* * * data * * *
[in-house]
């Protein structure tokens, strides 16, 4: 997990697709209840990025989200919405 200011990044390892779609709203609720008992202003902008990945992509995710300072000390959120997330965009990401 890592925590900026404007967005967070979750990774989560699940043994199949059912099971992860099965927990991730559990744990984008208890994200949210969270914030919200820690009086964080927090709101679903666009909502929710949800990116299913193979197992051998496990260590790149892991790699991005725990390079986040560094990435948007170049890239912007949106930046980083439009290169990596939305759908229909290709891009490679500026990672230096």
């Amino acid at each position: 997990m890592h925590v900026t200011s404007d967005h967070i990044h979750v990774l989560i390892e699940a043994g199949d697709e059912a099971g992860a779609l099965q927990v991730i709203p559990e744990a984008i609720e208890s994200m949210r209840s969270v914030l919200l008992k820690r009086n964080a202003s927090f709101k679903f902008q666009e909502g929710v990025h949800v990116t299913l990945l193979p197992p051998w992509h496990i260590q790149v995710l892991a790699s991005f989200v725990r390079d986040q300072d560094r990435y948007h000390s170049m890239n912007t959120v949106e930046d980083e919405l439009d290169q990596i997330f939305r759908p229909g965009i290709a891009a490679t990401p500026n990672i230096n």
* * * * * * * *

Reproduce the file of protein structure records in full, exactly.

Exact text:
[in-house]
């Protein structure tokens, strides 16, 4: 997990697709209840990025989200919405 200011990044390892779609709203609720008992202003902008990945992509995710300072000390959120997330965009990401 890592925590900026404007967005967070979750990774989560699940043994199949059912099971992860099965927990991730559990744990984008208890994200949210969270914030919200820690009086964080927090709101679903666009909502929710949800990116299913193979197992051998496990260590790149892991790699991005725990390079986040560094990435948007170049890239912007949106930046980083439009290169990596939305759908229909290709891009490679500026990672230096």
């Amino acid at each position: 997990m890592h925590v900026t200011s404007d967005h967070i990044h979750v990774l989560i390892e699940a043994g199949d697709e059912a099971g992860a779609l099965q927990v991730i709203p559990e744990a984008i609720e208890s994200m949210r209840s969270v914030l919200l008992k820690r009086n964080a202003s927090f709101k679903f902008q666009e909502g929710v990025h949800v990116t299913l990945l193979p197992p051998w992509h496990i260590q790149v995710l892991a790699s991005f989200v725990r390079d986040q300072d560094r990435y948007h000390s170049m890239n912007t959120v949106e930046d980083e919405l439009d290169q990596i997330f939305r759908p229909g965009i290709a891009a490679t990401p500026n990672i230096n």